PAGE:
The second result is that one-half (50-50 transit-roads split) of the one-quarter of 1% Cherokee County T-SPLOST funds that aren’t returned to Cherokee County will go to regional transit, one-half or one-quarter is one-eighth of 1%. Fulton and DeKalb paying 1.5% for transit are paying more than 10 times more. Sure Fulton and DeKalb should pay much more, but the factor of 10 illustrates the ridiculousness of the Tea Pary and its control of the Georgia GOP.

Fulton and DeKalb voters will be voting no on the T-SPLOST too. A yes vote simply empowers the Tea Party panderers that control the Georgia GOP.
Bottom line: if TSPLOST passes, Fulton and Dekalb residents will be double taxed and  those who believe they will never use public transit or it will have no effect on our infrastructure ills will still say their tax money is being used for ITP boondoggles.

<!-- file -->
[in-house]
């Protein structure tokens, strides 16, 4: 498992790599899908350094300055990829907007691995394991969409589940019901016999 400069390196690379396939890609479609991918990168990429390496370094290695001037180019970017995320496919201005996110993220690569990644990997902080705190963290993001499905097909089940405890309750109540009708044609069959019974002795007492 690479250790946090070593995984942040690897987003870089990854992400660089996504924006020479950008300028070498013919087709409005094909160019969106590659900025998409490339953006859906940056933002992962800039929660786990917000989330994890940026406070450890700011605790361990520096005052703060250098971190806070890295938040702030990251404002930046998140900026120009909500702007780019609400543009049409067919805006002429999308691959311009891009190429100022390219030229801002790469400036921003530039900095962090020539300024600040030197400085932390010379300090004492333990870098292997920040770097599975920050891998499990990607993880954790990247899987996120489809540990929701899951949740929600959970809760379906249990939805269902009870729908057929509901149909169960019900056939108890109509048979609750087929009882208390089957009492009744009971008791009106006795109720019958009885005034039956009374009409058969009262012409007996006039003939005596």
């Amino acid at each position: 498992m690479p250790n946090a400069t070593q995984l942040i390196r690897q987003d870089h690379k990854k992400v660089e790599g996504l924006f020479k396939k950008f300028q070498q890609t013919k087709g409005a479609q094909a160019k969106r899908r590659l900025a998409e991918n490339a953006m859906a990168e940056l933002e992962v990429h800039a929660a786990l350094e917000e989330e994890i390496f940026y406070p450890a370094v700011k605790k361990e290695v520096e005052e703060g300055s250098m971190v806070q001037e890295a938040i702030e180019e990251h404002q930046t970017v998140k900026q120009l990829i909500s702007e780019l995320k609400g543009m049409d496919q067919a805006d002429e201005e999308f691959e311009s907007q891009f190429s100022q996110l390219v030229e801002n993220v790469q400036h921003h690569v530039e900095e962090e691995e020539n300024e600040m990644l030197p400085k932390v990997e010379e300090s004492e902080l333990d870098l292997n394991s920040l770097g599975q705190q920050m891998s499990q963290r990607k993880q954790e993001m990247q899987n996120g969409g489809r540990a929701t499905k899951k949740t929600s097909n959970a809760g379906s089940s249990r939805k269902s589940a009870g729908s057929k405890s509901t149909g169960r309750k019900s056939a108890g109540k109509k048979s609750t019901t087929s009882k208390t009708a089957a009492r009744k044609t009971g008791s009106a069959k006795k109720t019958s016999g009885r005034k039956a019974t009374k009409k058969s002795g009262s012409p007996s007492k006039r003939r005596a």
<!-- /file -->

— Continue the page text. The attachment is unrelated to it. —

Fulton and Dekalb cannot win.

Convince me I'm wrong, transportation advocates.

Thursday, August 18, 2011

Apparently On The Verge of Segregation

A quick quiz. Which of the following does not fit the definition of segregation.
  1. Due to your race, you can't use a certain rest room
  2. Due to your race, you can't eat at certain restaurants
  3. Due to your race, you can't attend a certain school
  4. You "only get" 49 out of 180 districts which favor your election
If you answered number 4, Democratic House Leader Stacy Abrams would beg to differ. In press releases now filling in-boxes, the Democrats are pleading with people to help "Stop the re-segregation of Georgia and protect the Voting Rights Act. Vote NO on the GOP's redistricting maps".

The Democratic caucus' size is at a historic ebb. To expect there would be no consequences when re-apportionment time rolled around is foolish. To complain about the unfairness of it all is just politics. To compare what has been a fairly transparent process where admittedly you lose power but still have seats at the table to being shut out of society based on nothing more than the color of your skin is ludicrous, factually inaccurate and frankly, an insult to history.

There are plenty of arguments to be made. Comparing a process where you were destined to lose to the era of police dogs and fire hoses is not one of them.